Stone Mt StampOne wonders whether today’s visitors to Stone Mountain realize the site’s history, especially the role that the KKK played in making the site a modern-day Confederate shrine … including these recent visitors:

Karen Cooper and Susan Hathaway

Karen Cooper and Susan Hathaway

Billy Bearden

Billy Bearden

Lost Cause Historical Practice

Some people claim that the term “Lost Cause Myth” and “Lost Cause Historiography” are inventions devised by certain “anti-southern” folks who are also usually described as “left-wing academics.” One example of such a complaint can be found here.

And yet that very example suggests why there’s something to the understanding of the “Lost Cause Myth” as an exercise in avoidance and amnesia as practiced by certain people. Look, for example, as this quote from Grant’s Memoirs about his meeting with Robert E. Lee on April 9, 1865:
OVB Appomattox Grant

Now let’s look at what Grant actually said:

What General Lee’s feelings were I do not know. As he was a man of much dignity, with an impassible face, it was impossible to say whether he felt inwardly glad that the end had finally come, or felt sad over the result, and was too manly to show it. Whatever his feelings, they were entirely concealed from my observation; but my own feelings, which had been quite jubilant on the receipt of his letter, were sad and depressed. I felt like anything rather than rejoicing at the downfall of a foe who had fought so long and valiantly, and had suffered so much for a cause, though that cause was, I believe, one of the worst for which a people ever fought, and one for which there was the least excuse. I do not question, however, the sincerity of the great mass of those who were opposed to us.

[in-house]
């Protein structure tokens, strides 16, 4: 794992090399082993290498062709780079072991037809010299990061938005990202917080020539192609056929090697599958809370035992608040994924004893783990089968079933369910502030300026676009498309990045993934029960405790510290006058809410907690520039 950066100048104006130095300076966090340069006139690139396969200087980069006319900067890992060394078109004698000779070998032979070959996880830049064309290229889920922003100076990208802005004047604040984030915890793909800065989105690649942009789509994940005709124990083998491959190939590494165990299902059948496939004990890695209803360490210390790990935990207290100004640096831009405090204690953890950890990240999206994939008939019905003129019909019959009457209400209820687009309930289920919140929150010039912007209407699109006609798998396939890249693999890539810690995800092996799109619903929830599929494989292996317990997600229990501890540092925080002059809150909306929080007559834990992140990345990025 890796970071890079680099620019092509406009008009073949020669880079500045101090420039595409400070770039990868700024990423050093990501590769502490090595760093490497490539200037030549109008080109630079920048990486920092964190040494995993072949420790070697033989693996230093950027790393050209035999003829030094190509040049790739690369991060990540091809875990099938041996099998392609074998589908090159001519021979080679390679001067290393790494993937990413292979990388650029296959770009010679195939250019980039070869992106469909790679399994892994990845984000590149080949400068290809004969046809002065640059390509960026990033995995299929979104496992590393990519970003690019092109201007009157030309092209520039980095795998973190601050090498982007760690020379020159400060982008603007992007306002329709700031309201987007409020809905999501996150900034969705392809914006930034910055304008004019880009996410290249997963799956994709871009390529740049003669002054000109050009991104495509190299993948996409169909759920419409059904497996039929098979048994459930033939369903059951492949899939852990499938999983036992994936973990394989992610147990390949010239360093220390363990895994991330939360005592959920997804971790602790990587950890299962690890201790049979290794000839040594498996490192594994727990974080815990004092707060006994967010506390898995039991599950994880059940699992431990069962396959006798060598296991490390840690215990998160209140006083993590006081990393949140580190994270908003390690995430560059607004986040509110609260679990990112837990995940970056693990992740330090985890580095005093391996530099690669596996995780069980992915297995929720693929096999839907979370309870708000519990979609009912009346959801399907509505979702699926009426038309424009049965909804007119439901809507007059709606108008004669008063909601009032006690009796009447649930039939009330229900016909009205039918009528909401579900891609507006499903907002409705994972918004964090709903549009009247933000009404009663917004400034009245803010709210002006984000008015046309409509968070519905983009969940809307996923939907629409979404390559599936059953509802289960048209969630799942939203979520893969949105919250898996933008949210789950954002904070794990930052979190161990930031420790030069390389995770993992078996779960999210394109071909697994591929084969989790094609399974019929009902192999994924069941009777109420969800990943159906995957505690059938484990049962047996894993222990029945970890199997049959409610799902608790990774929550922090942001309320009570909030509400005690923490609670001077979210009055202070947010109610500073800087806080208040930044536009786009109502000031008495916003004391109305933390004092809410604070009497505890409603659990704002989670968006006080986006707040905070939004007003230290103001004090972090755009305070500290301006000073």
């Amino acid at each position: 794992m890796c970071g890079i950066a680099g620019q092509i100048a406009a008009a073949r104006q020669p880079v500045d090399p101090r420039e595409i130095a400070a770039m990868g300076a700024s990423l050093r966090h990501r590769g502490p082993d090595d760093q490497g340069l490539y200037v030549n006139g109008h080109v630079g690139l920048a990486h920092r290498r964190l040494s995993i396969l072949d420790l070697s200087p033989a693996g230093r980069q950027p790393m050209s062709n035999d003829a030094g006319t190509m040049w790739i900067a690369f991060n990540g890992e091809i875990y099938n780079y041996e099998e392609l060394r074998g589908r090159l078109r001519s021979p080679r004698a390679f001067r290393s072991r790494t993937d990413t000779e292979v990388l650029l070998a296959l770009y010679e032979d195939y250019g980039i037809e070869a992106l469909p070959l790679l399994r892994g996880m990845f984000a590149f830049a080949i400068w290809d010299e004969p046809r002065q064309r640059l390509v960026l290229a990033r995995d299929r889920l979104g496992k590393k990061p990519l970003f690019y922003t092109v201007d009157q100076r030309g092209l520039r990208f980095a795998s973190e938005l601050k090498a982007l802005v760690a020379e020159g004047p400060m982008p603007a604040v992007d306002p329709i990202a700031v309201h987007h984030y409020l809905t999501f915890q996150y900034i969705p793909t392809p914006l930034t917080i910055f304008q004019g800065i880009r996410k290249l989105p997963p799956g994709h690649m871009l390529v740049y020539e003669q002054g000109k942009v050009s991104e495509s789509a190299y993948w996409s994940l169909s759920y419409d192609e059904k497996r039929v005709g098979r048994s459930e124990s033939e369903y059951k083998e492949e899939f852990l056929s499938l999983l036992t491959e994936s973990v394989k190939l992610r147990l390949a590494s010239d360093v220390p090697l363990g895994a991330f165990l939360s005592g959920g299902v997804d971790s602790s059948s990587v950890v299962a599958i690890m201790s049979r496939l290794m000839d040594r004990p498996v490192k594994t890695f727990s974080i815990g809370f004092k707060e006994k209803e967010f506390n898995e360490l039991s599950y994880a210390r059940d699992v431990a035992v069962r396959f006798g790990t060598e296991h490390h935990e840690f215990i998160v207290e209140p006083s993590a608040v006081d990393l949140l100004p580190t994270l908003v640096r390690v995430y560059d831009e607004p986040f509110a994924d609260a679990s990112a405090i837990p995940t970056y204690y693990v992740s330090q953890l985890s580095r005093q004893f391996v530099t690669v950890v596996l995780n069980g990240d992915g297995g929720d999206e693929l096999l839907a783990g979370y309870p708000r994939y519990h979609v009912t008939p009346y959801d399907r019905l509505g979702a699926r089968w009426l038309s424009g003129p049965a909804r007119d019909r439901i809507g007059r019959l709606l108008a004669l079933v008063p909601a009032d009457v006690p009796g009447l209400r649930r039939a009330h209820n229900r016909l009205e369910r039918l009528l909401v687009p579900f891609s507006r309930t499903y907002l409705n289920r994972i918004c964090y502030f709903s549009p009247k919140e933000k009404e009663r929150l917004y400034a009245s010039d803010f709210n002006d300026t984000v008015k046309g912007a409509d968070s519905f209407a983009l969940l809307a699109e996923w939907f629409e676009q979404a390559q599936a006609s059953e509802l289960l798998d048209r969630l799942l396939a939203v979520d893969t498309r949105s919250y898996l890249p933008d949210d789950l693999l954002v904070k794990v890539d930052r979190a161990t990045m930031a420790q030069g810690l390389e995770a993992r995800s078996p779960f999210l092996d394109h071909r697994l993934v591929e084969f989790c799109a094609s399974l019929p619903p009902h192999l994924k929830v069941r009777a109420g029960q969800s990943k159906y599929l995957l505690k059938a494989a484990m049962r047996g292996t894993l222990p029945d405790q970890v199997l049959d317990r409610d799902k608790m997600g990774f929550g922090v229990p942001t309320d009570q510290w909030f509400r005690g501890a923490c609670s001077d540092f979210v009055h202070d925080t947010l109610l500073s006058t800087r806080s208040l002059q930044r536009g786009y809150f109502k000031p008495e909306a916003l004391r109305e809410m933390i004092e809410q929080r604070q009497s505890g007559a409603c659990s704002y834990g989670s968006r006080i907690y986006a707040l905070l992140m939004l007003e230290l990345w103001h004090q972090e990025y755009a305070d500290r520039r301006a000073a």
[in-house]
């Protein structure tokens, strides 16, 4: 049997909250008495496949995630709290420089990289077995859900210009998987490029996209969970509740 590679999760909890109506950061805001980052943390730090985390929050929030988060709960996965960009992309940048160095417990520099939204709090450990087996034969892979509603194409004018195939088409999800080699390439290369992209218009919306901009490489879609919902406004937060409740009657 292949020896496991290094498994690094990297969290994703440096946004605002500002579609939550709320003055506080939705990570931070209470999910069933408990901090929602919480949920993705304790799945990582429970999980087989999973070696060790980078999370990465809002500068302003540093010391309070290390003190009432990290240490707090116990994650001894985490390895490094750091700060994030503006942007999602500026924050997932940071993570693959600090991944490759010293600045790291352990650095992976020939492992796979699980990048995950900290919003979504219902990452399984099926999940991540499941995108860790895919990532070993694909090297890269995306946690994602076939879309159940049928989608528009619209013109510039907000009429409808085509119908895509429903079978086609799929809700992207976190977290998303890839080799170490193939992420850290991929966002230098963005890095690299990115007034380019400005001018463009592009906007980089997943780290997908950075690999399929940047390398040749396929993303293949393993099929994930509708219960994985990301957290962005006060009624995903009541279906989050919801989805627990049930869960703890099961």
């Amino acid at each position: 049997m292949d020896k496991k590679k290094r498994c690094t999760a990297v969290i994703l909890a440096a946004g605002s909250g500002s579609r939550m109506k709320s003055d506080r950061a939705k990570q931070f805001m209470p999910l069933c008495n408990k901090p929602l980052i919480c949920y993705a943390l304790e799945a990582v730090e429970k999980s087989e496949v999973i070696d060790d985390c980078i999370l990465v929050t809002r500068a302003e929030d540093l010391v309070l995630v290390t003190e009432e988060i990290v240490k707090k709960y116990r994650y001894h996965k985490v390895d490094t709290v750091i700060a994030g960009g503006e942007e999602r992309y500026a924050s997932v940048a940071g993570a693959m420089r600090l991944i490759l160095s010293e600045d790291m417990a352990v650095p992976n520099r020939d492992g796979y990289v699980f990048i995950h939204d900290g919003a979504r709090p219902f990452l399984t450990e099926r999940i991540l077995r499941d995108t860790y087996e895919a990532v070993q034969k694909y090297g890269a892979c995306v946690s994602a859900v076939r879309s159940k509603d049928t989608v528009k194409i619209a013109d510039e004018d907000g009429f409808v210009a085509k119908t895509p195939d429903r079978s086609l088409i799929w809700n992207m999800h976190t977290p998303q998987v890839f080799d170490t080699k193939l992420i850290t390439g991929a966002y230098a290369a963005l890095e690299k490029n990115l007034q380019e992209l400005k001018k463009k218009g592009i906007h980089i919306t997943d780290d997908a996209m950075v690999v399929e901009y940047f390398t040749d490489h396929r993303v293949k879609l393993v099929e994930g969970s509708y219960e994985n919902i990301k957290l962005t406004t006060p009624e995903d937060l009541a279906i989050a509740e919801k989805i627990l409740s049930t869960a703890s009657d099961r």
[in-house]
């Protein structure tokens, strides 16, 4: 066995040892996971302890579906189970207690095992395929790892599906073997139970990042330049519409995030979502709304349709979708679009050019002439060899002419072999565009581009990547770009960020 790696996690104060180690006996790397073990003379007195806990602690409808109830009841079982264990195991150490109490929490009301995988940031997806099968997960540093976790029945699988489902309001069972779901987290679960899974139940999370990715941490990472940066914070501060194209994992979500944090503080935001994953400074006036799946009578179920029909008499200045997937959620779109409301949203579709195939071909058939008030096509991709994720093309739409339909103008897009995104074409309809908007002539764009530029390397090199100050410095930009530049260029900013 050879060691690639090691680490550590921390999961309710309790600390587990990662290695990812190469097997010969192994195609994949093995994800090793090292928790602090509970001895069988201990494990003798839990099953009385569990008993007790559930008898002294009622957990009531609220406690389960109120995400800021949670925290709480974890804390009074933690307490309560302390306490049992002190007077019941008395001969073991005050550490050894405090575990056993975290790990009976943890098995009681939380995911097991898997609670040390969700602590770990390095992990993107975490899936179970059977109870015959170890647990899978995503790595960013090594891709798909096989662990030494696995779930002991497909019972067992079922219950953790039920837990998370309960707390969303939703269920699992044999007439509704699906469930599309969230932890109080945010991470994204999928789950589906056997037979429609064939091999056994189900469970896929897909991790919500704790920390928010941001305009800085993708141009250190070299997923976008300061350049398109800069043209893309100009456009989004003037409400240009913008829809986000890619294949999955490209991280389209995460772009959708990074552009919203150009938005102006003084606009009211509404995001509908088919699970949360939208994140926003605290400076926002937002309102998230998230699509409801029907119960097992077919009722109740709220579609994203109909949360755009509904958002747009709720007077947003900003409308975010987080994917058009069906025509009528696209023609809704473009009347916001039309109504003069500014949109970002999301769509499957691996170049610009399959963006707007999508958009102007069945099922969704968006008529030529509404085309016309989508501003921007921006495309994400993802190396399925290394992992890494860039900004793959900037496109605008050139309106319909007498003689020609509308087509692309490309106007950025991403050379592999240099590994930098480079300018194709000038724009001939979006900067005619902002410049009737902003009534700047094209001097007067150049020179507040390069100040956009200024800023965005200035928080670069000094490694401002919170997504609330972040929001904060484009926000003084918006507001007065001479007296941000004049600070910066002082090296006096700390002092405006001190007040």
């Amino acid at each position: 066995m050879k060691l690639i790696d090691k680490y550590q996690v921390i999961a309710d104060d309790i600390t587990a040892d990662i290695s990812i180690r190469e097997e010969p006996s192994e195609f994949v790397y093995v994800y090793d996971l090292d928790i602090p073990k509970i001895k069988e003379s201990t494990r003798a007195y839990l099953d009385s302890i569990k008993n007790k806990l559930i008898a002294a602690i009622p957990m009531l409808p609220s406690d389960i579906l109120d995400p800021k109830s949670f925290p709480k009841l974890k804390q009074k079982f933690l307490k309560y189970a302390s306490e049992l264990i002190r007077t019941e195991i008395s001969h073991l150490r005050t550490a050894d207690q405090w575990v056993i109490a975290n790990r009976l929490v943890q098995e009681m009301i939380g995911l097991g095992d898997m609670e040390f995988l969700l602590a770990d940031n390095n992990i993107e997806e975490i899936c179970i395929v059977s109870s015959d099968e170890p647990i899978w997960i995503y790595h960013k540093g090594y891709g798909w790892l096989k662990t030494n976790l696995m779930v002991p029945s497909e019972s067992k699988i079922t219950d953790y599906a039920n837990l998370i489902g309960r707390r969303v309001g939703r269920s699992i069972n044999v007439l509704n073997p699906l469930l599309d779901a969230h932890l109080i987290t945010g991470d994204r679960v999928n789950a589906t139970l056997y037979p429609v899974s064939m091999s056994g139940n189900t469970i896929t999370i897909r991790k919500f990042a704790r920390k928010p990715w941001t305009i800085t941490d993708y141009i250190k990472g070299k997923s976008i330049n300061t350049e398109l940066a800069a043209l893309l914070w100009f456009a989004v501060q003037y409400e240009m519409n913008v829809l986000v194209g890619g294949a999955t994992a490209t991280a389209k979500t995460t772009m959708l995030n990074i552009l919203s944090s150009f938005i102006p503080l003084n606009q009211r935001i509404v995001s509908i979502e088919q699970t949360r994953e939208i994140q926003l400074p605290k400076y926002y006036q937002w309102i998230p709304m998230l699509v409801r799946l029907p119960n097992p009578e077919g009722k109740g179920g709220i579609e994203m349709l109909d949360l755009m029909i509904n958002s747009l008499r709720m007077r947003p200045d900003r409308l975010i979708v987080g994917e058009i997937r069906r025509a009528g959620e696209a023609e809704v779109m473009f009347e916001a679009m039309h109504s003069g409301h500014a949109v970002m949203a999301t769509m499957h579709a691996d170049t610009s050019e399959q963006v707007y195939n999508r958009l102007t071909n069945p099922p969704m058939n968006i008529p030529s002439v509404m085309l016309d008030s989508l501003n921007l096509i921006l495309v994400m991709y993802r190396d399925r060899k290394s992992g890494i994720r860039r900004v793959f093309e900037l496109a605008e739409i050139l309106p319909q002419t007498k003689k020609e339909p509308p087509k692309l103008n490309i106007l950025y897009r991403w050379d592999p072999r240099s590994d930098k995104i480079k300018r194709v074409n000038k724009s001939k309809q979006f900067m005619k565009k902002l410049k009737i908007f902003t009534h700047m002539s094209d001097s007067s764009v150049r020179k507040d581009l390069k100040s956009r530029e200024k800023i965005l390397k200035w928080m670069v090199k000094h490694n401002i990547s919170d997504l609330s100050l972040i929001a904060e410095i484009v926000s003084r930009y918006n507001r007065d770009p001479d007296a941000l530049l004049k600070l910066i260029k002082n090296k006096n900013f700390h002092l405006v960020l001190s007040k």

(emphasis added)

I wonder why that was omitted.

UPDATE: The blogger in question rather begrudgingly admitted his mistake in a non-apology apology. However, using his own standards for editing quotes, I’ve rendered his admission as follows: “So, yes, I did omit much of this particular quote…. I should have included an ellipsis to indicate this was not a complete quote. That was admittedly sloppy on my part.”

That’s better.

Lincoln on Slavery, Presidential Power, and the Constitution

On April 4, 1864, Abraham Lincoln wrote the following letter to Albert G. Hodges, a Kentucky newspaper editor, recounting the contents of a conversation he had days earlier with Hodges, Governor Thomas Bramlette, and former senator Archibald Dixon. You can see the original here.

Executive Mansion, Washington, April 4, 1864

 

A. G. Hodges, Esq
Frankfort, Ky.

 

My dear Sir: You ask me to put in writing the substance of what I verbally said the other day, in your presence, to Governor Bramlette and Senator Dixon. It was about as follows: